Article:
Updated September 4, 2014

6 Common Balance Transfer Mistakes to Avoid

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We love the idea of balance transfers. They allow us to transfer higher-rate balances to one low-rate credit card, thereby allowing us to both simplify our monthly debt payments and save money.

Although balance transfer credit cards are usually a smart financial choice for many consumers, there are a number of factors to take into consideration before transferring your balance onto a new card.

Mistakes © opensource.com

Here are some of the most common balance transfer mistakes:

  • Not reading the fine print – Don’t just choose a balance transfer card based on the headline. Instead, carefully review the card’s fine print. Balance transfer credit cards are notorious for having a slew of terms and conditions, so it is up to you to educate yourself on them so you know you are making the right choice. While the 0% initial APR sounds great, the 25% APR that starts after three months can negate the benefits of the transfer.

  • Not considering the balance transfer fee – Although a credit card company may be offering a fantastic balance transfer offer, we must always take the balance transfer fee into consideration before we can decide if the offer is really advantageous. Balance transfer fees are common among balance transfer offers, and they usually equal between 3 and 5 percent of the transferred balance. The cost of the balance transfer fee may outweigh any benefits you would receive from the low promotional balance transfer offer, so do the math beforehand.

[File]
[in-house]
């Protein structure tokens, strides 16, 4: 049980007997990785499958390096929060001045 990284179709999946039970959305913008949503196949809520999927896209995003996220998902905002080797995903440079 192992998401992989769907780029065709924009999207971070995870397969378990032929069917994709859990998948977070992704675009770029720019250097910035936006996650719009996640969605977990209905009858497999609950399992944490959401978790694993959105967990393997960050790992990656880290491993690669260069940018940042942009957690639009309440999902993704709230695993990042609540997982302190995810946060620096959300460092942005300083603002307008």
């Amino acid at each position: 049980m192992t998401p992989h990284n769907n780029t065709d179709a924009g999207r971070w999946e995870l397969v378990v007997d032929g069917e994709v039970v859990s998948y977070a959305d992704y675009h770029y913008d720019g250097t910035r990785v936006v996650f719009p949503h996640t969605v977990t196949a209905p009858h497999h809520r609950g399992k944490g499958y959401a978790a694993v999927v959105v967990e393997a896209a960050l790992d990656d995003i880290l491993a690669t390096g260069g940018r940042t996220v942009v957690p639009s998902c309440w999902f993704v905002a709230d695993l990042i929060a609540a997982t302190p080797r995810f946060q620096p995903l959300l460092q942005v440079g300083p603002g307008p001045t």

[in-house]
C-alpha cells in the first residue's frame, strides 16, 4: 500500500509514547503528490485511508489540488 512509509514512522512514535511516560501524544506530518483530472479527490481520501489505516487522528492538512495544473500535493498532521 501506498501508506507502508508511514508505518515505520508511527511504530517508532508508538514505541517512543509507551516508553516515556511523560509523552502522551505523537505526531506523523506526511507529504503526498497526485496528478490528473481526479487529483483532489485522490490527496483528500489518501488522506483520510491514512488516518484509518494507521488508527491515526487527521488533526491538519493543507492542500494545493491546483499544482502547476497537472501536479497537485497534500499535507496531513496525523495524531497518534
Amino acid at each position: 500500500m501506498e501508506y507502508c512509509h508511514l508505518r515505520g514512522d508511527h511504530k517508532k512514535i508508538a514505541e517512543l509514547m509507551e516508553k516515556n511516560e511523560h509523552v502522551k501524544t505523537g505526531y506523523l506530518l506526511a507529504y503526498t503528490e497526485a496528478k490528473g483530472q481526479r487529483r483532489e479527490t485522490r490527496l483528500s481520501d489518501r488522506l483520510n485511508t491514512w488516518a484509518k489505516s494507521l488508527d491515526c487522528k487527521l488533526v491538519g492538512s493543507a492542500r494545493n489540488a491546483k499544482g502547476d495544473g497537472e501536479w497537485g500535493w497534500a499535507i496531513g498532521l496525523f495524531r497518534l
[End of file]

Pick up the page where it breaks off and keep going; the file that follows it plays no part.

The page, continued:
• Not understanding the length of the promotional APR – Although there are many great balance transfer offers on the market, the low promotional rates may not last as long as they once did. In fact, it is now quite common for promotional rates to last only six months, when the standard was 12 months just a few months ago.

  • Not realizing if the promotional APR is for both balance transfers and purchases – We may enjoy a low promotional rate on our transferred balances, but the purchase rate may be substantially higher. It is therefore always important to consider when the promotional rate covers both balance transfers and purchases.

  • Transferring credit card balances too often – Playing the credit card game too often isn’t usually a good idea. In other words, transferring your balances onto a new card with a new promotional balance transfer rate each time the current card’s promotional rate has ended is an exhausting practice and could result in a lowered credit score from too many credit inquiries. It is best to instead choose a balance transfer card with a low promotional rate and a competitive default APR and work to pay it off in a reasonable amount of time.

Balance transfer offers can certainly help you save money and consolidate your debt. Be sure to read the fine print and avoid the mistakes outlined above, and you can be a real beneficiary of balance transfers.

Grace C is a contributing writer at CreditDonkey, a credit card comparison and reviews website. Write to Grace C at grace@creditdonkey.com. Follow us on Twitter and Facebook for our latest posts.

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